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Without a big budget, special effects team, or professional actors and crew members, Herschell Gordon Lewis created films that he himself admits were trash. Yet, while Gordon's softcore porn (The Adventures of Lucky Pierre) and heavy-duty gore (The Gruesome Twosome) were never blockbuster films, they were popular drive-in fare in the sixties and seventies. They have had a strong influence over more recent productions, and they have created for Lewis his own special niche in the world of exploitation and horror film. The history of Lewis the man and the filmmaker is a surprising one. Behind titles like Blood Feast and The Gore-Gore Girls is a warm and friendly gentleman whose road to his own brand of film glory was paved with disappointments, surprising successes, and lots and lots of fake blood. His career is examined in detail, with personal anecdotes and insights into making really gross movies on really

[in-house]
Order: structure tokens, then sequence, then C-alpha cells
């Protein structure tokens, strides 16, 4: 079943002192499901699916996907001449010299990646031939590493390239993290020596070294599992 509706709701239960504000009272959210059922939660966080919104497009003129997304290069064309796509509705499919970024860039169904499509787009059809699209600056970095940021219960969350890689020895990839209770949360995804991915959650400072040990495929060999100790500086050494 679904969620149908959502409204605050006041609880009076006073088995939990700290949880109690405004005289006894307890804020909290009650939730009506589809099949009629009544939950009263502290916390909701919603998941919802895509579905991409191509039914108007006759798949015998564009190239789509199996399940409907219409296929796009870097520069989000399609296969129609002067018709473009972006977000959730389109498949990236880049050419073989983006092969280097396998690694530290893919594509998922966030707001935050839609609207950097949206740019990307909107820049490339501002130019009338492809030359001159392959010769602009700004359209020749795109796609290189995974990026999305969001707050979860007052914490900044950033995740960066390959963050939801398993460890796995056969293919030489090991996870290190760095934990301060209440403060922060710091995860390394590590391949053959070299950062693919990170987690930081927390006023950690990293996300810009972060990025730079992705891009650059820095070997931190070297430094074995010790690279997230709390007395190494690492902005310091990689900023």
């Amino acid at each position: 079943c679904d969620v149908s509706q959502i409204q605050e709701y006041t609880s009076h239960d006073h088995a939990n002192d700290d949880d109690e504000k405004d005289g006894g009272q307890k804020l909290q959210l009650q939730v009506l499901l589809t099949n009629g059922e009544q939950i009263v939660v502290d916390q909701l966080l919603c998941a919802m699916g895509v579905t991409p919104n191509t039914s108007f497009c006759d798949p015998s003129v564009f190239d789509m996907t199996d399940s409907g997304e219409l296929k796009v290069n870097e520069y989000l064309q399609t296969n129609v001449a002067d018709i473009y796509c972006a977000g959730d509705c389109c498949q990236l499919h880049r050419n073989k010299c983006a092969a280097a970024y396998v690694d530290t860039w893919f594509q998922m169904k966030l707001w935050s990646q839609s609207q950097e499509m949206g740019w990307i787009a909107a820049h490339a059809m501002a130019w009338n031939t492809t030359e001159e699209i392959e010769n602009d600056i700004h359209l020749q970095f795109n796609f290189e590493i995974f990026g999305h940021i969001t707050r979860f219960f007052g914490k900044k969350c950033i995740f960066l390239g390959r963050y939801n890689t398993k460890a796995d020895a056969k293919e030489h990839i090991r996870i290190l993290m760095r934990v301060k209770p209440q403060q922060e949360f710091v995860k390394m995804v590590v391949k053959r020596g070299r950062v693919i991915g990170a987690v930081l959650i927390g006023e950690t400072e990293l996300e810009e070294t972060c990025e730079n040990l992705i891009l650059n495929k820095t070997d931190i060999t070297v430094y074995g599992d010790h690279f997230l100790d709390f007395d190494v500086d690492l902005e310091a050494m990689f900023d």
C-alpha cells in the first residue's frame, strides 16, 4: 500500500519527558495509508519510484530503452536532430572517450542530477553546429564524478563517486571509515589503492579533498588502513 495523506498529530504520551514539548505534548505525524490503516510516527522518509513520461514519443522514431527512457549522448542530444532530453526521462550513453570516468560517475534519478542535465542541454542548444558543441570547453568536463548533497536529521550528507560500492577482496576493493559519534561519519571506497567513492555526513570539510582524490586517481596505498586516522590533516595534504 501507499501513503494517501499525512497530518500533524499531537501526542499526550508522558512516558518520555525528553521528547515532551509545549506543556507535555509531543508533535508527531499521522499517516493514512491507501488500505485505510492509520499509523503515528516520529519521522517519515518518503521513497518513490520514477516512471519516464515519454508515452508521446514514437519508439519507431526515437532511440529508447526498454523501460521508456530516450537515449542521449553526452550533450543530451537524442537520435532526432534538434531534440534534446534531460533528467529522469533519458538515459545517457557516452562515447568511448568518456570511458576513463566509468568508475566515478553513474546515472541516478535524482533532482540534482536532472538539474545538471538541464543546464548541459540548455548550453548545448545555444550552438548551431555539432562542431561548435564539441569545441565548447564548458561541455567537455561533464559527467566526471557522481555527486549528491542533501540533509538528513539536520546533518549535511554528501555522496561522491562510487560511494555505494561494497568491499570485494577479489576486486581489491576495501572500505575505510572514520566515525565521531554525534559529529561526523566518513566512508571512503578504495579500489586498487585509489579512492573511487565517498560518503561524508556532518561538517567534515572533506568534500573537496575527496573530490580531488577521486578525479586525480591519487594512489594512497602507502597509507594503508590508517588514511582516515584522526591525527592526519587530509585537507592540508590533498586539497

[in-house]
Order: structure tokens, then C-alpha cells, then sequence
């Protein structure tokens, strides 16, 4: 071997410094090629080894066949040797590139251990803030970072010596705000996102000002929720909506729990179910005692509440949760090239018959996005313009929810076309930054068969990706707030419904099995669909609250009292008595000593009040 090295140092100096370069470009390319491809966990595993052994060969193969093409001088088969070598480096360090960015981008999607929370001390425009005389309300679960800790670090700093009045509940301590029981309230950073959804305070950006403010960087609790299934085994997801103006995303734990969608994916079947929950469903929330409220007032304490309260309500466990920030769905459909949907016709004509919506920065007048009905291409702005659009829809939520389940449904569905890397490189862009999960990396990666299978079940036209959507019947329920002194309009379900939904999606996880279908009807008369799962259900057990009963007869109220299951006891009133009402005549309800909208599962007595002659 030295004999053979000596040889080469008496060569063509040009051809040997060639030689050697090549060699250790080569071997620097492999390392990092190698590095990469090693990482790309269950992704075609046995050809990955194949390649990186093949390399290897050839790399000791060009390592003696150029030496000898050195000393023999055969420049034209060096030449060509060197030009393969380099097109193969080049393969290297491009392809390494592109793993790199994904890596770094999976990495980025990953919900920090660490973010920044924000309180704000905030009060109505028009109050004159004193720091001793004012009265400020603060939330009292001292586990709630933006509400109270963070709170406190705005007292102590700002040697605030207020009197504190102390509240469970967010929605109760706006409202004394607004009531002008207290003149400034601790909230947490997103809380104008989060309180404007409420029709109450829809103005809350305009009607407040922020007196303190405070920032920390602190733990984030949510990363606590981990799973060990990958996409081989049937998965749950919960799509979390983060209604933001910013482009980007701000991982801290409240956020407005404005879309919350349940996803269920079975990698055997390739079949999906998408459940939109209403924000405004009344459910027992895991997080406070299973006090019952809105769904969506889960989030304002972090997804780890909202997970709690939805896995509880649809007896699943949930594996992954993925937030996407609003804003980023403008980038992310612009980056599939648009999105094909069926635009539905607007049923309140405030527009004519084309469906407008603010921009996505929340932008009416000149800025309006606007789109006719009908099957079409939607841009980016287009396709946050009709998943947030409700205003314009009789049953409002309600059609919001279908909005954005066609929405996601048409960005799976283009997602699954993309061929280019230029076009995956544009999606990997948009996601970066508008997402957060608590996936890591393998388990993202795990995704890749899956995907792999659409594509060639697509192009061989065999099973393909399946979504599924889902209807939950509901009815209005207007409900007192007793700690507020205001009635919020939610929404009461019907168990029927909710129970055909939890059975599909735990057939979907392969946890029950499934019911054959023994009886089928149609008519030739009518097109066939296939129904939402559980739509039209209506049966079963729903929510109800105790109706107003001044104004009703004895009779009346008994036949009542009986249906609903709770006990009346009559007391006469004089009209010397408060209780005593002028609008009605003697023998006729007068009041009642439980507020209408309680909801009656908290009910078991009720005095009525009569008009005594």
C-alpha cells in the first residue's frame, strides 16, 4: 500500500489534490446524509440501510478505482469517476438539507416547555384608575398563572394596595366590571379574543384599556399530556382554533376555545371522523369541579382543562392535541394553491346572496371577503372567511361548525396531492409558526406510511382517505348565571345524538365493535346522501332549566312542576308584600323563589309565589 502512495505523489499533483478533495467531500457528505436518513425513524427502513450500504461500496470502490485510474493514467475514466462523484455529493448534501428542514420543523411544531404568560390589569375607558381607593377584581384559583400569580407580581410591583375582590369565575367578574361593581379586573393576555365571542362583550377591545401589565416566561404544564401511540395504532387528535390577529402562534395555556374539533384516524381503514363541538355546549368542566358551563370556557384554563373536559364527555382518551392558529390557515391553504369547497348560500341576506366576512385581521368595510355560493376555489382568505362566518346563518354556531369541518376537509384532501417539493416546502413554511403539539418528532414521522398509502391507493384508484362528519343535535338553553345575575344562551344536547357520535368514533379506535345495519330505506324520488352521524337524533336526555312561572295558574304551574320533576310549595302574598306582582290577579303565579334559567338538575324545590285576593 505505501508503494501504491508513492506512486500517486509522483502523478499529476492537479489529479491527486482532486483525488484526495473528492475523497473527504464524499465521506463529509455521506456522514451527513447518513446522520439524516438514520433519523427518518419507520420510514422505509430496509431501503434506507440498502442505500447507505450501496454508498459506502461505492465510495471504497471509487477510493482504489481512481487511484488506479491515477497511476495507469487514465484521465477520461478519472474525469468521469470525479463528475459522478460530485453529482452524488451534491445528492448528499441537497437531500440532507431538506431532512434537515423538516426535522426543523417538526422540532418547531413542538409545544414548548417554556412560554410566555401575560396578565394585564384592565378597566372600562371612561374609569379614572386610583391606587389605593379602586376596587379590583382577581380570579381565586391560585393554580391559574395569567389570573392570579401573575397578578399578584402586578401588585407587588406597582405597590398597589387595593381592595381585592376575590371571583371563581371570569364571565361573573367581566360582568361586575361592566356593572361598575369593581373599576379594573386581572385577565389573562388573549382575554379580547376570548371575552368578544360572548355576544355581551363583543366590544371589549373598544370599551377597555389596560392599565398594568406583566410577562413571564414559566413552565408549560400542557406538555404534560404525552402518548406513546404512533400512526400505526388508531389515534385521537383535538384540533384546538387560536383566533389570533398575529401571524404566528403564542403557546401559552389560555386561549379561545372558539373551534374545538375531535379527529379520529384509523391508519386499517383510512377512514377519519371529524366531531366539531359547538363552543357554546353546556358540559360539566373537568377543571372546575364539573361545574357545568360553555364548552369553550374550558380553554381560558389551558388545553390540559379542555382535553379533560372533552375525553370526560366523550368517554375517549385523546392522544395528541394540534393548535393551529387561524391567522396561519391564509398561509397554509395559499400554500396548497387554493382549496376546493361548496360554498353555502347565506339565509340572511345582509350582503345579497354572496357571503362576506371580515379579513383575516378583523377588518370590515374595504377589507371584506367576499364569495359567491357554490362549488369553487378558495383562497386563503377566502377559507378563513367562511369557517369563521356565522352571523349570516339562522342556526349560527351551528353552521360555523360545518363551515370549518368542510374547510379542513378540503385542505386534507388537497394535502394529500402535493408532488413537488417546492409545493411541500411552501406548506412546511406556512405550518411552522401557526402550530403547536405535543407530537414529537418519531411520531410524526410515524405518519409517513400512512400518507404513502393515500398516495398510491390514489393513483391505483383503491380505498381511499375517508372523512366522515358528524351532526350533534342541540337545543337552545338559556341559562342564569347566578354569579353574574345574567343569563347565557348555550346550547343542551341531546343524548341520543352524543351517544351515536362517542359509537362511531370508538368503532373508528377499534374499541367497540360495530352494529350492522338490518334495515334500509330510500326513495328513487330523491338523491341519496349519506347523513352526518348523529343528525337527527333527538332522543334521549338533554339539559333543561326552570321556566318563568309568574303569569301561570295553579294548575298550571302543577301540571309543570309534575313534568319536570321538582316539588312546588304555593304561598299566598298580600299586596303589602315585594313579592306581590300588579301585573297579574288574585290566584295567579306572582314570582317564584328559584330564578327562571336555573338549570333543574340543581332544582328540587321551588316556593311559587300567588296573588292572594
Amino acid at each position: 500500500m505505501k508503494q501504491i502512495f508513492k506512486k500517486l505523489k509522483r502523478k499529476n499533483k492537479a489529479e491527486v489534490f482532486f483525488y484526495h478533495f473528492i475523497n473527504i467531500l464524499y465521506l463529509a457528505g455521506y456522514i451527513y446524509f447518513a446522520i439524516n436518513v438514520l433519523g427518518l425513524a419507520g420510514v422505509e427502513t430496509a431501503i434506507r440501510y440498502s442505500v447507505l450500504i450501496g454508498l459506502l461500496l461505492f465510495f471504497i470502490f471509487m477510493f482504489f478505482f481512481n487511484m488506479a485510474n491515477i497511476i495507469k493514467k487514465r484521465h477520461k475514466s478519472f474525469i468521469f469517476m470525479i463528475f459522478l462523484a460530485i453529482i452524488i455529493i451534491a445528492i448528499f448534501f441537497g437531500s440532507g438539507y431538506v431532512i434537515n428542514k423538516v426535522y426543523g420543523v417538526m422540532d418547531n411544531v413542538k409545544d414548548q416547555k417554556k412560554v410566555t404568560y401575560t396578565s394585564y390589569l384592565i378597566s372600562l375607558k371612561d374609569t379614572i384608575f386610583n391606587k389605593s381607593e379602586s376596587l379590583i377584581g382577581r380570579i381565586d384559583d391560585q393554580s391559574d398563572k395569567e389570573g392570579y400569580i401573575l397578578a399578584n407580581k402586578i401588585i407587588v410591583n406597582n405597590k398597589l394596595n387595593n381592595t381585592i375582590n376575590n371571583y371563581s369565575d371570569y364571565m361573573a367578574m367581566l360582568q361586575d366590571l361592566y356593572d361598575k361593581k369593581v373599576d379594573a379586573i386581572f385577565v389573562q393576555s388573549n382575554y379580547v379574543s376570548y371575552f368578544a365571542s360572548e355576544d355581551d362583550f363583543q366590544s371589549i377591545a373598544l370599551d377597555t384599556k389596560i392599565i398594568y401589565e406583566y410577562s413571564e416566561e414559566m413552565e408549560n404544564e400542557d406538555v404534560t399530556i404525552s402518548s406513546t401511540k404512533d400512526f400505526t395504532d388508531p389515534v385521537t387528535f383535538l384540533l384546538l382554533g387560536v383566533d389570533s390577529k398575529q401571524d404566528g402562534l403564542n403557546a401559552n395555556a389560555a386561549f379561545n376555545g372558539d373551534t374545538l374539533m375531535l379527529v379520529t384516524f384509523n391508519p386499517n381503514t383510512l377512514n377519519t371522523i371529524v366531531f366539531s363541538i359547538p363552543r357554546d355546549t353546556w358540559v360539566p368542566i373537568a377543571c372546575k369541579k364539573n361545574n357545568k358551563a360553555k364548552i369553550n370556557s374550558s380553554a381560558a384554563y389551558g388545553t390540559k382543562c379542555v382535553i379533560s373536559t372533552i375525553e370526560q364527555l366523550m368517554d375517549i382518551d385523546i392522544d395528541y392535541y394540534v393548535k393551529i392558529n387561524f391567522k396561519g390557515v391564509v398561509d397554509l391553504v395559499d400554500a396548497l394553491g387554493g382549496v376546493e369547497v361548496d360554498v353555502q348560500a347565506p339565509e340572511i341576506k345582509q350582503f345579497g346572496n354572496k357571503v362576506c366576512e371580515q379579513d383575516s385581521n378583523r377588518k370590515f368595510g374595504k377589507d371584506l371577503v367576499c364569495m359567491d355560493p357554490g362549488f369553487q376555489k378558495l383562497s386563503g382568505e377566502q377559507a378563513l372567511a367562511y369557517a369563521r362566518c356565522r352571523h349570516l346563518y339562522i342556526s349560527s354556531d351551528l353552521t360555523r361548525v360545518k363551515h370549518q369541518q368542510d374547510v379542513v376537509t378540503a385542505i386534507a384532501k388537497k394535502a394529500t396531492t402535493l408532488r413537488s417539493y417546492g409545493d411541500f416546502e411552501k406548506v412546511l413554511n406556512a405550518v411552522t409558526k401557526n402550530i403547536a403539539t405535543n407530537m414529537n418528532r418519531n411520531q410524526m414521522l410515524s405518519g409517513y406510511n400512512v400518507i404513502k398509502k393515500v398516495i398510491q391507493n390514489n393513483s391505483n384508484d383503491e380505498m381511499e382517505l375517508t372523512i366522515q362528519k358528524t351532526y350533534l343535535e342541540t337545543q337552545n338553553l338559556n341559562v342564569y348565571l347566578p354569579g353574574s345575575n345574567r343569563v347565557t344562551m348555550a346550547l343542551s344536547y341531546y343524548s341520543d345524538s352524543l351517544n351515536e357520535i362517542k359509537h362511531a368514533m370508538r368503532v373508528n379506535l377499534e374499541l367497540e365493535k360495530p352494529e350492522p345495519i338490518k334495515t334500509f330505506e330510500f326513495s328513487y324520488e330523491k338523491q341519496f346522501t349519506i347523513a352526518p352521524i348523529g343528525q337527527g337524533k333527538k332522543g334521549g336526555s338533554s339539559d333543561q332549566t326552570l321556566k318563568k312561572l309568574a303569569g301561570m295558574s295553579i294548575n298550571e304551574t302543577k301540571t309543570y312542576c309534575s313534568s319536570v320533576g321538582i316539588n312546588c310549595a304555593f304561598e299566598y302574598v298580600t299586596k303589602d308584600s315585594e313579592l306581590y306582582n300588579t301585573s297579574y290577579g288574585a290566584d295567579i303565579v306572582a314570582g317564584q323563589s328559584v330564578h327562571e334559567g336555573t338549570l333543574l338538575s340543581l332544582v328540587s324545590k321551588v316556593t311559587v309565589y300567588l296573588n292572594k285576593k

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Randy Palmer has written for Fangoria, Cinefantastique and other genre magazines, and is also the author of Paul Blaisdell, Monster Maker (1997, $45, "tremendous"-Fangoria). He lives in Greensboro, North Carolina.From Booklist:
As a schlock showman, Lewis has no equal. He sought to offer something different from standard Hollywood quota-quickie fare. For instance, in Gore Gore Girls (aka Blood Orgy), a killer "cuts off a go-go dancer's nipples" and the wounds spurt "not blood, but milk--and in two flavors, no less." Lewis grants his movies are trash, yet they are popular. Failing to transform guts-and-gore into art, he at least brought the formula to the screen first, and his 1963 Blood Feast is generally recognized as the first splatter movie. Actually, grisly horror movies were a step up for Lewis. Before them, "nudie-cutie" films like Daughter of the Sun and Goldilocks and the Three Bares, featuring lots of flesh and little sex, were his metier. Palmer's detailed, well-referenced biography adopts a wry tone befitting the B-movie mogul, at peace with his place in film history, between the perverse incompetence of an Ed Wood and the stylized exploitation films that have since proliferated. Mike Tribby
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Book Description McFarland Publishing, 2000. Hardcover. Condition: New. Never used!. Seller Inventory # P110786408081